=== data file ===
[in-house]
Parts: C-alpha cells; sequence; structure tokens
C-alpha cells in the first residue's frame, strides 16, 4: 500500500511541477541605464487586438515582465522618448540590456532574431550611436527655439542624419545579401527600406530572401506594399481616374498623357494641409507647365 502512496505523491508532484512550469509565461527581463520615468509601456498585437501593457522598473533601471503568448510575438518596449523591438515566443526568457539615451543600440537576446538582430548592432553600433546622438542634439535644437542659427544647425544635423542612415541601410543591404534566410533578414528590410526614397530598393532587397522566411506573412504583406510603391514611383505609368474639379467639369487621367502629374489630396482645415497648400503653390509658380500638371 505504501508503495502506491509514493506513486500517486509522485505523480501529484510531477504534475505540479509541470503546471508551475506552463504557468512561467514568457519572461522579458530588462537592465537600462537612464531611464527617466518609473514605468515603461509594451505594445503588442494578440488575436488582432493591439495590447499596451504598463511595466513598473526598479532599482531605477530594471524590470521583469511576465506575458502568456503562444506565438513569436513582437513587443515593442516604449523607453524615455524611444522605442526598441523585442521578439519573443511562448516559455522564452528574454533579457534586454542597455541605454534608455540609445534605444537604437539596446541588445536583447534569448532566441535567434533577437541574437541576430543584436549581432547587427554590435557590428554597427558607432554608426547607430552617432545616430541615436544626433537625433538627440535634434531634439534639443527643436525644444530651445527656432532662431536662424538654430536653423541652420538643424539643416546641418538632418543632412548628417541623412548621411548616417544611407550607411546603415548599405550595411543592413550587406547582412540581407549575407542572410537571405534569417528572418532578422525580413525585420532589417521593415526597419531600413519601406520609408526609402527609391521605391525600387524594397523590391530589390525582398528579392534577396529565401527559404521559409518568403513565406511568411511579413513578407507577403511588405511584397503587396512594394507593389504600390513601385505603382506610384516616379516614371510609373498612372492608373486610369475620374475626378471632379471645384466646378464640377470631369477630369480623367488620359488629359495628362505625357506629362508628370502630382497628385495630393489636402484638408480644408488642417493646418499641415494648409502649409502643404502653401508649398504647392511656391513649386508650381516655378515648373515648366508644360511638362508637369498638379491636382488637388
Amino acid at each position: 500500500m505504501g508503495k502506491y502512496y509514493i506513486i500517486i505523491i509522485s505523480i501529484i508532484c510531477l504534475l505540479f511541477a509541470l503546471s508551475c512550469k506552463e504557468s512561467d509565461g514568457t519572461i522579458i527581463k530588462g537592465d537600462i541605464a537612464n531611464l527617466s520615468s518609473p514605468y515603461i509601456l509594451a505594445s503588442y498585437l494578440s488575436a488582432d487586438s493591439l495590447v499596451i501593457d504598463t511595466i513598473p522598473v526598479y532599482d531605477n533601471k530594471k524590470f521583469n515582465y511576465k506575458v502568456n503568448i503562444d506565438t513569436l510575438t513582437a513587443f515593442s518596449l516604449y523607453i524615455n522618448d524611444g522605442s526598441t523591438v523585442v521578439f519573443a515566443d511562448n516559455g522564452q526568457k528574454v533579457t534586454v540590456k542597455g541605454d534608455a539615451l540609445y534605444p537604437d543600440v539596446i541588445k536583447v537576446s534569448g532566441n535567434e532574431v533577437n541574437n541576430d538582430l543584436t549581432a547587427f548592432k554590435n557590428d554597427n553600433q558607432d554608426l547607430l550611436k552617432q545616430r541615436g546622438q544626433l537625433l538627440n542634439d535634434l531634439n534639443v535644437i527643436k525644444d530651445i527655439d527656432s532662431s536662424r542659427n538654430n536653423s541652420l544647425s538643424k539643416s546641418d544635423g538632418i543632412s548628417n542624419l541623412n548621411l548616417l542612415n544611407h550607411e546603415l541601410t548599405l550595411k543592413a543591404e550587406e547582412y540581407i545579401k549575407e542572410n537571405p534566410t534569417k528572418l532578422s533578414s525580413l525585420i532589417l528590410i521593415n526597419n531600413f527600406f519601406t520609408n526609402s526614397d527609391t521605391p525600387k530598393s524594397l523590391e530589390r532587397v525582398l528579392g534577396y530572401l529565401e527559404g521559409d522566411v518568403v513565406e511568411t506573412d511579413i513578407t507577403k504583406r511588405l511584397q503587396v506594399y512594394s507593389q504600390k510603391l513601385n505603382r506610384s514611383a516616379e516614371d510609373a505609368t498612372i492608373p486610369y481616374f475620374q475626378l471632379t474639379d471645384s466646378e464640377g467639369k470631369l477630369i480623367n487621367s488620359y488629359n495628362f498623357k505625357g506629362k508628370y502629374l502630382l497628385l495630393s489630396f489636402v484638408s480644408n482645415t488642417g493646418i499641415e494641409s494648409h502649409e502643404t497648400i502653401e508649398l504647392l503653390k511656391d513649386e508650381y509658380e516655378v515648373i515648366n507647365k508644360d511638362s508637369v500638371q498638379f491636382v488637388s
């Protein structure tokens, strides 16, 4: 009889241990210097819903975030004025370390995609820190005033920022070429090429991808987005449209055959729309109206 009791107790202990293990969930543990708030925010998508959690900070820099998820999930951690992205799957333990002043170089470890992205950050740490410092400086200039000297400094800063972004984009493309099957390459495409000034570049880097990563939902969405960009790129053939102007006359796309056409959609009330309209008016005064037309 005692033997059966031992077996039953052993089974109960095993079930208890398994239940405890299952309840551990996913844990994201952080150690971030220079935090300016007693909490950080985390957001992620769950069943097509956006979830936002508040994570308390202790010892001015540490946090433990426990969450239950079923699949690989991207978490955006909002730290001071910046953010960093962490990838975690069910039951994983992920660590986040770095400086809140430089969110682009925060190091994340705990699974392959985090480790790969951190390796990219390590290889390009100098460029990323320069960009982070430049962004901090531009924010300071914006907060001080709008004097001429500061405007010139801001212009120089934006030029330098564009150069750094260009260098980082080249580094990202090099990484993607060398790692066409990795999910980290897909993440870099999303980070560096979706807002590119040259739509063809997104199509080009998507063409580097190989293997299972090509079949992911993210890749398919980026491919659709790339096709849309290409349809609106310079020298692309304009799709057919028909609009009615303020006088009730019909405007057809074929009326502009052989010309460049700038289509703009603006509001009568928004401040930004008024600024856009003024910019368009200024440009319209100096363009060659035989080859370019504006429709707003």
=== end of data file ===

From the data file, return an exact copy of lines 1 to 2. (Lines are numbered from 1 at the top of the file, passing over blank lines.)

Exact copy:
[in-house]
Parts: C-alpha cells; sequence; structure tokens